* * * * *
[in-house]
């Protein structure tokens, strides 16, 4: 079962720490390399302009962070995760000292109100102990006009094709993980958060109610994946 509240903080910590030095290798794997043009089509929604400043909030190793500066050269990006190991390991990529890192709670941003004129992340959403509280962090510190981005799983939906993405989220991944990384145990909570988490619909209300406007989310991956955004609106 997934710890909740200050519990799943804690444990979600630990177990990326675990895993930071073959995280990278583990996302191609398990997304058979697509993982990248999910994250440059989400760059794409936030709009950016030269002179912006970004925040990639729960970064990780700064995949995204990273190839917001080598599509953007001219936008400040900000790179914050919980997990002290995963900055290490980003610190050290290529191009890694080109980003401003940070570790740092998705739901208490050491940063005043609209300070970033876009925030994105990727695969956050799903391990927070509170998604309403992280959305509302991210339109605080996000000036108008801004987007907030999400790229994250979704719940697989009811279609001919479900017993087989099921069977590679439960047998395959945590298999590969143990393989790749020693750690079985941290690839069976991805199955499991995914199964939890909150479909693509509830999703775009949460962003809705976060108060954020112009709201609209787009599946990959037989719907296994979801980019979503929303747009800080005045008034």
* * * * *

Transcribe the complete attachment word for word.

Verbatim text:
[in-house]
């Protein structure tokens, strides 16, 4: 079962720490390399302009962070995760000292109100102990006009094709993980958060109610994946 509240903080910590030095290798794997043009089509929604400043909030190793500066050269990006190991390991990529890192709670941003004129992340959403509280962090510190981005799983939906993405989220991944990384145990909570988490619909209300406007989310991956955004609106 997934710890909740200050519990799943804690444990979600630990177990990326675990895993930071073959995280990278583990996302191609398990997304058979697509993982990248999910994250440059989400760059794409936030709009950016030269002179912006970004925040990639729960970064990780700064995949995204990273190839917001080598599509953007001219936008400040900000790179914050919980997990002290995963900055290490980003610190050290290529191009890694080109980003401003940070570790740092998705739901208490050491940063005043609209300070970033876009925030994105990727695969956050799903391990927070509170998604309403992280959305509302991210339109605080996000000036108008801004987007907030999400790229994250979704719940697989009811279609001919479900017993087989099921069977590679439960047998395959945590298999590969143990393989790749020693750690079985941290690839069976991805199955499991995914199964939890909150479909693509509830999703775009949460962003809705976060108060954020112009709201609209787009599946990959037989719907296994979801980019979503929303747009800080005045008034």